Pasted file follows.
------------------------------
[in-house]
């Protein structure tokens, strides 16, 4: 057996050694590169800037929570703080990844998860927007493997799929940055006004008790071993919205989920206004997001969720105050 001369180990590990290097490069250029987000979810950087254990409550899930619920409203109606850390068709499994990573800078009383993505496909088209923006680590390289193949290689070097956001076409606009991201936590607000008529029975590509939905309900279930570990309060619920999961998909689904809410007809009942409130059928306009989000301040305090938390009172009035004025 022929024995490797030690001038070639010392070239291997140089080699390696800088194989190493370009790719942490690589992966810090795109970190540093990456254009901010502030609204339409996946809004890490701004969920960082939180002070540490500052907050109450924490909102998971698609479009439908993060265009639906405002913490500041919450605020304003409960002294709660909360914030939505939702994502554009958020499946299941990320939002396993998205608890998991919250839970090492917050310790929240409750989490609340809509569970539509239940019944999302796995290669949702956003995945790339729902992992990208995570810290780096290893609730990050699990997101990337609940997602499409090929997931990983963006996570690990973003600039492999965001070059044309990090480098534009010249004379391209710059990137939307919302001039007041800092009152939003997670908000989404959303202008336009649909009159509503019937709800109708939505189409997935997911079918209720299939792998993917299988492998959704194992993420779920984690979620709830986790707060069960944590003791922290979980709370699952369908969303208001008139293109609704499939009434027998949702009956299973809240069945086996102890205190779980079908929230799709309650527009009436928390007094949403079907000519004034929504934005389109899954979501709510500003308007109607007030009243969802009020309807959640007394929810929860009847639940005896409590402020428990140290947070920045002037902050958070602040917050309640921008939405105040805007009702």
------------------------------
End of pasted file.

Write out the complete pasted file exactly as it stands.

[in-house]
């Protein structure tokens, strides 16, 4: 057996050694590169800037929570703080990844998860927007493997799929940055006004008790071993919205989920206004997001969720105050 001369180990590990290097490069250029987000979810950087254990409550899930619920409203109606850390068709499994990573800078009383993505496909088209923006680590390289193949290689070097956001076409606009991201936590607000008529029975590509939905309900279930570990309060619920999961998909689904809410007809009942409130059928306009989000301040305090938390009172009035004025 022929024995490797030690001038070639010392070239291997140089080699390696800088194989190493370009790719942490690589992966810090795109970190540093990456254009901010502030609204339409996946809004890490701004969920960082939180002070540490500052907050109450924490909102998971698609479009439908993060265009639906405002913490500041919450605020304003409960002294709660909360914030939505939702994502554009958020499946299941990320939002396993998205608890998991919250839970090492917050310790929240409750989490609340809509569970539509239940019944999302796995290669949702956003995945790339729902992992990208995570810290780096290893609730990050699990997101990337609940997602499409090929997931990983963006996570690990973003600039492999965001070059044309990090480098534009010249004379391209710059990137939307919302001039007041800092009152939003997670908000989404959303202008336009649909009159509503019937709800109708939505189409997935997911079918209720299939792998993917299988492998959704194992993420779920984690979620709830986790707060069960944590003791922290979980709370699952369908969303208001008139293109609704499939009434027998949702009956299973809240069945086996102890205190779980079908929230799709309650527009009436928390007094949403079907000519004034929504934005389109899954979501709510500003308007109607007030009243969802009020309807959640007394929810929860009847639940005896409590402020428990140290947070920045002037902050958070602040917050309640921008939405105040805007009702």